[time-nuts] GPSDO project - 66.667MHz from 10MHz

dave powis g4hup at btinternet.com
Sun Jun 28 18:15:44 EDT 2009


You can also use a DFS (Direct Frequency Synthesiser) to produce 66.667MHz in two ways - either 50 + 16.667MHz, or 70 - 3.33MHz. Information on the 50+16.667 is on my web site (http://g4hup.com), and has been implemented as a reference source for an SDR-IQ receiver.  Another customer of mine has also implemented the 70-3.33MHz version for the same application - I don't have the filter component values or detail design posted, but could provide them on request..

My personal preference is for the slightly more complex 50+16.667Mhz option, since the filtering is a little easier at VHF - but both solutions work, and give a good clean, stable low-noise output (depending on the quality of your 10MHz reference input, of course!)

Kits are available.

Hope this helps

73,
Dave, G4HUP




________________________________
From: Bruce Griffiths <bruce.griffiths at xtra.co.nz>
To: Discussion of precise time and frequency measurement <time-nuts at febo.com>
Sent: Sunday, 28 June, 2009 11:04:49 PM
Subject: Re: [time-nuts] GPSDO project

Hal Murray wrote:
> You want 66.6666 MHz from 10 MHz.
>
> I can think of several approaches.
>
> 1) Patch the radio stuff to work with 10 MHz.  Since 10 MHz is common from 
> things like GPSDOs or Telco surplus rubidium clocks, somebody may have done 
> that already.
>
> 2) Build a PLL.  The first step is probably to find a 66.666 MHz oscillator 
> that has an external fine tuning pin.  Then it's divide by 20 and 3, compare, 
> filter...
>
> 3) Get to 66.666 MHz by dividing by 3 then multiplying by 2 and 5.  I don't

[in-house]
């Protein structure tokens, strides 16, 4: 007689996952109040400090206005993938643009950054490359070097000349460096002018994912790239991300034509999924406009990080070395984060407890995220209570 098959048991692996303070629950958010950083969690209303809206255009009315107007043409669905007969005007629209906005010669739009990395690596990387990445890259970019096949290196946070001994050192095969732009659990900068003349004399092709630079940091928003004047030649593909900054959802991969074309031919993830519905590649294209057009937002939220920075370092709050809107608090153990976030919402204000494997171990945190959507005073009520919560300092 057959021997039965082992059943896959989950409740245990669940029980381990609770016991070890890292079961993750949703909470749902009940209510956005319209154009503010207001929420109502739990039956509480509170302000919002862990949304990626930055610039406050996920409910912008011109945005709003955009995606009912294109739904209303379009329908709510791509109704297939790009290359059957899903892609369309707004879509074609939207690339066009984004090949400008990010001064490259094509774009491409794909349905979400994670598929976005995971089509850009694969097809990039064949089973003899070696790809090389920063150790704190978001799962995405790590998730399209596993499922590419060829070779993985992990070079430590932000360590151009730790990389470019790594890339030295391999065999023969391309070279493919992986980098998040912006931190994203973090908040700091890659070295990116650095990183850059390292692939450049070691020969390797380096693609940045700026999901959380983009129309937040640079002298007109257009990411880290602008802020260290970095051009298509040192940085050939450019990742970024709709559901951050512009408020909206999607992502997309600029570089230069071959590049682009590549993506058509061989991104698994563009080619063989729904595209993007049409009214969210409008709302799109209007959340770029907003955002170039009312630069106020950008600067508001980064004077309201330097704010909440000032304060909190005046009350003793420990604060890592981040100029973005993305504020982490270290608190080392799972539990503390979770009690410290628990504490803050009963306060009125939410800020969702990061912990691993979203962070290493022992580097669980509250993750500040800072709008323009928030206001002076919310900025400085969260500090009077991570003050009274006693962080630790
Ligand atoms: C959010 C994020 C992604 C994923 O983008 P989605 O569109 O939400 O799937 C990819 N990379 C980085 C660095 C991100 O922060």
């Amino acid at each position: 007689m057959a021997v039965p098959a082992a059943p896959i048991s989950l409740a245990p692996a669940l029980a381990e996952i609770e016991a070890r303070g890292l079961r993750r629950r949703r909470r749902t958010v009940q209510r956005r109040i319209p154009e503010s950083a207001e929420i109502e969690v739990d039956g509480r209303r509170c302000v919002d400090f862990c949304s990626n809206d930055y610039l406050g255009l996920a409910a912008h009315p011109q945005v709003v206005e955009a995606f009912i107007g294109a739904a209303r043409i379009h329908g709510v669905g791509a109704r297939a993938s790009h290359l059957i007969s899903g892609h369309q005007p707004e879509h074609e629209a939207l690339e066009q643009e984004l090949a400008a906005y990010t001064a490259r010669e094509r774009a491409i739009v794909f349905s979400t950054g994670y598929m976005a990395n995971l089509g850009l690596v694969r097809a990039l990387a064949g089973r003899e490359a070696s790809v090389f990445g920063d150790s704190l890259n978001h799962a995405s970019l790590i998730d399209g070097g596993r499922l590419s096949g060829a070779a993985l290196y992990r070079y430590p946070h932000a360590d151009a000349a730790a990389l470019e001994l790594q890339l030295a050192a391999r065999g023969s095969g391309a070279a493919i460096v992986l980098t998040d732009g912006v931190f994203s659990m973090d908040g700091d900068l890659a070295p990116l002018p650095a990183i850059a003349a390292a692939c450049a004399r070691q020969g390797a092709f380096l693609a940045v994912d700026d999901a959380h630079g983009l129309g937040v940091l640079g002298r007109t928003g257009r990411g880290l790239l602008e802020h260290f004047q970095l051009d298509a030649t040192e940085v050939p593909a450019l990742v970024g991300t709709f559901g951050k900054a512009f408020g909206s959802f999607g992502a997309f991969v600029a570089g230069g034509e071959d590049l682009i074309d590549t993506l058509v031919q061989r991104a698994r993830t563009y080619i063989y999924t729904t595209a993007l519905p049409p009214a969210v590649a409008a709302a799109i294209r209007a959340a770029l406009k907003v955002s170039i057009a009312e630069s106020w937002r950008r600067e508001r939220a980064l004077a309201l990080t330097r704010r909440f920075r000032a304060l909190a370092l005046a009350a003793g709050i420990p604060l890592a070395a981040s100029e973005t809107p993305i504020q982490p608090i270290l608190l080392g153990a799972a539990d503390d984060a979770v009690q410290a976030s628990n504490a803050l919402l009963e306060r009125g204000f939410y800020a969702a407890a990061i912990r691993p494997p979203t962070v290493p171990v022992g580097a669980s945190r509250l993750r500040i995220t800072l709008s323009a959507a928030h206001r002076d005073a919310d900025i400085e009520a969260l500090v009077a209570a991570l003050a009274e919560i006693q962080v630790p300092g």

> know much about this area, but there was a lot of discussion here a few 
> months ago.  Check the archives.
>  

Actually need to multiply 3.333.. MHz by 20 (5 x 2 x 2)
No need to multiply by 2 or 4, if the output of the divide by 3 is a 1/3
duty cycle square wave, one can extract the 2nd (or 4th) harmonic of the
square wave repetition rate with a filter.
Amplify and multiply by 5 (can use the same approach as used in the
5370A/B frequency multiplier chain (1 transistor per multiplier) and filter.

A high level injection locked divider can have lower close in phase
noise than a digital one.

> 4) Use a DDS chip to synthesize 66.666 MHz.  Analog Devices makes lots of 
> nice ones.  One problem with DDSes is that they normally make spurs.  But 
> they aren't a problem if the target frequency is a clean multiple of the 
> source frequency.  20/3 doesn't sound clean, but I'd have to do a lot of work 
> to check the details.  There may be a clean frequency that is close enough to 
> 66.666 MHz and/or one that has spurs that are far enough out so you can 
> filter them.
>
> 5) Use a low cost 66.666 MHz oscillator and live with the error.  You may be 
> able to correct any errors.  The key step would be to feed the 66.666 MHz to 
> a counter running off the T-Bolt clock so you know the real frequency of your 
> 66.666 MHz osc.  Suppose your 66.666 MHz is 73 ppm fast and you want to 
> listen to 12.123 MHz.  You would set the radio to listen to 73 PPM below 
> 12.123 MHz.
>
>
>
>  

Bruce


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